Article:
Masked Strangers

Another Island Note…DSC_1213

No one seems to know who they actually are.  Nor can anyone speculate when they will appear except on New Year’s Day.  They are the Maskarada, a semi-secretive performance group with its roots steeped in island lore.DSC_1196

DSC_1189I have scored on an invitation to join the Lt. Governor and others at her comfortable Ocean Breeze home.  By 10 in the morning the masked players gather to dance and frolic.  There are a dozen dancers with harlequinesque costumes, paper mache crowns and painted masks made of fine mesh.

Then there are the characters: a fisherman in a boat called Helen…DSC_1218

A man with the body of a huge shark mounted on his head…DSC_1221

A cowboy straddling an oversexed donkey complete with a Harley-Davidson blanket…DSC_1202

DSC_1219and at last, a hybrid—part bull and part matador who continually attempts to gore something. These characters speak mostly in primitive grunts and shouts.  The only intelligible words that I catch now and then are Bon Aña, Happy New Year.

The dancers are accompanied by a small band of musicians.  There are dueling accordions, a pair of kuarters– 4-stringed guitars from Venezuela, and a ukulele.  Two metals instruments called chapinan and a single drum supply the beat.  It is believed that the music has its roots in old Spanish songs, perhaps brought over by the Spaniards who came to Bonaire in the 1600s.  To me, it sounds simply like musika krioyo, the local music of Bonaire. DSC_1243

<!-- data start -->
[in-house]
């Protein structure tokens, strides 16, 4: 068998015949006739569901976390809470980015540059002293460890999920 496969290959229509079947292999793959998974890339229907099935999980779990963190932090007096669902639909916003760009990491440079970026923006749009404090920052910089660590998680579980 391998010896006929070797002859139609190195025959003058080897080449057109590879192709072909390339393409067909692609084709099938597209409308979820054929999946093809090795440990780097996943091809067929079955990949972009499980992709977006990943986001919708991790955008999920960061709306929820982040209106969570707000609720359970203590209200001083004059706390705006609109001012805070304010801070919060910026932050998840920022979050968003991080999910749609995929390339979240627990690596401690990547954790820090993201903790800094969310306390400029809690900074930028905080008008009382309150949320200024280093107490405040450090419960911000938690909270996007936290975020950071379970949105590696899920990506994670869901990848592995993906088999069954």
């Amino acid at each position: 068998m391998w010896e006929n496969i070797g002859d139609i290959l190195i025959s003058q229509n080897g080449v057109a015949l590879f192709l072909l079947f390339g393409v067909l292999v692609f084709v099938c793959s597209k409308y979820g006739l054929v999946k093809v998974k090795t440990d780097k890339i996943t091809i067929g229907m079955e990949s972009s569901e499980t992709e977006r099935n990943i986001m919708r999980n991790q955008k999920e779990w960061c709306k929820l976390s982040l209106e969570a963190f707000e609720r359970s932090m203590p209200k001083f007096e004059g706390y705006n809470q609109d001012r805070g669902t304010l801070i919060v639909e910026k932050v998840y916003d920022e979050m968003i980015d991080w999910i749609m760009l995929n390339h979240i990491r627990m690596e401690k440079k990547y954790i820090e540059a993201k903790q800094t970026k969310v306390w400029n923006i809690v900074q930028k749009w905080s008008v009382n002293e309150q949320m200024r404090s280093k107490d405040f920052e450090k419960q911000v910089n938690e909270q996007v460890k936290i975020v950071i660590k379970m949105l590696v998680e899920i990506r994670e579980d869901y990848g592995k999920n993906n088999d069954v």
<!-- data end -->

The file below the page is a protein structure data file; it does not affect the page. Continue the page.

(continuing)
DSC_1192The Lt. Governor presents a bottle of white rum to the Maskarada, which is immediately poured into plastic cups of orange juice for immediate consumption.  Yes, it is early, but the Maskarada players are heavily weighted down with their thick costumes.  They need to beat the heat.  Then the fun starts.  The matador/bull mongrel starts chasing the shark.  This unlikely hunt goes on for a hilarious minute before the fisherman in Helen joins the fray.  The crowd roars with laughter as the shark is finally reeled in.  The band plays on.  The oversexed donkey does its gyrations to nobody in particular. The leader of the band makes authentic donkey sounds between sending text messages.  It is priceless.DSC_1227

The morning grows old and Maskarada starts to pack up.  The group will head off for another performances somewhere around the island.  This will go on all day as long as the rum flows.  Prospero Aña Nobo.  Have a prosperous New Year.DSC_1191DSC_1208DSC_1234DSC_1235DSC_1236DSC_1237DSC_1238DSC_1239

Advertisements

One thought on “Masked Strangers

Leave a Reply

Fill in your details below or click an icon to log in:

WordPress.com Logo

You are commenting using your WordPress.com account. Log Out / Change )

Twitter picture

You are commenting using your Twitter account. Log Out / Change )

Facebook photo

You are commenting using your Facebook account. Log Out / Change )

Google+ photo

You are commenting using your Google+ account. Log Out / Change )

Connecting to %s